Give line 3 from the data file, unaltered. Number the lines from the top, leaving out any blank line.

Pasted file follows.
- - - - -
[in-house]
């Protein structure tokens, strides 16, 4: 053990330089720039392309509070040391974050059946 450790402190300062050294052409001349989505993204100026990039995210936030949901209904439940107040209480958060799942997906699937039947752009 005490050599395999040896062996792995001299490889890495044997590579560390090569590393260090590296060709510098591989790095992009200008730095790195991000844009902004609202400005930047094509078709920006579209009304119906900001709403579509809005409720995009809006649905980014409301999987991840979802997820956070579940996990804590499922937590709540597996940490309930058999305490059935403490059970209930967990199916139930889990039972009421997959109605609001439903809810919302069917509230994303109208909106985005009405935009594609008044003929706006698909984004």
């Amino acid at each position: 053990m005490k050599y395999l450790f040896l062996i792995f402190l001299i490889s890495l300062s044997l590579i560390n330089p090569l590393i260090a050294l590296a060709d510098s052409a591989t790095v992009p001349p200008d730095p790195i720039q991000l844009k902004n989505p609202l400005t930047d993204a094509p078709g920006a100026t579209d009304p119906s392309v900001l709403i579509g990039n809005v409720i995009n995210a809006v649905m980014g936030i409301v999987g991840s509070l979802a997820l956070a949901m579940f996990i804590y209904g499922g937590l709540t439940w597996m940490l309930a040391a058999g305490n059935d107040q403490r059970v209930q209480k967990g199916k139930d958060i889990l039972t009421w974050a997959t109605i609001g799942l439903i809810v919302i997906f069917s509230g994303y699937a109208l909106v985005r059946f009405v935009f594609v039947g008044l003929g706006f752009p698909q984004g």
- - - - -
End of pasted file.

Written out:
């Amino acid at each position: 053990m005490k050599y395999l450790f040896l062996i792995f402190l001299i490889s890495l300062s044997l590579i560390n330089p090569l590393i260090a050294l590296a060709d510098s052409a591989t790095v992009p001349p200008d730095p790195i720039q991000l844009k902004n989505p609202l400005t930047d993204a094509p078709g920006a100026t579209d009304p119906s392309v900001l709403i579509g990039n809005v409720i995009n995210a809006v649905m980014g936030i409301v999987g991840s509070l979802a997820l956070a949901m579940f996990i804590y209904g499922g937590l709540t439940w597996m940490l309930a040391a058999g305490n059935d107040q403490r059970v209930q209480k967990g199916k139930d958060i889990l039972t009421w974050a997959t109605i609001g799942l439903i809810v919302i997906f069917s509230g994303y699937a109208l909106v985005r059946f009405v935009f594609v039947g008044l003929g706006f752009p698909q984004g």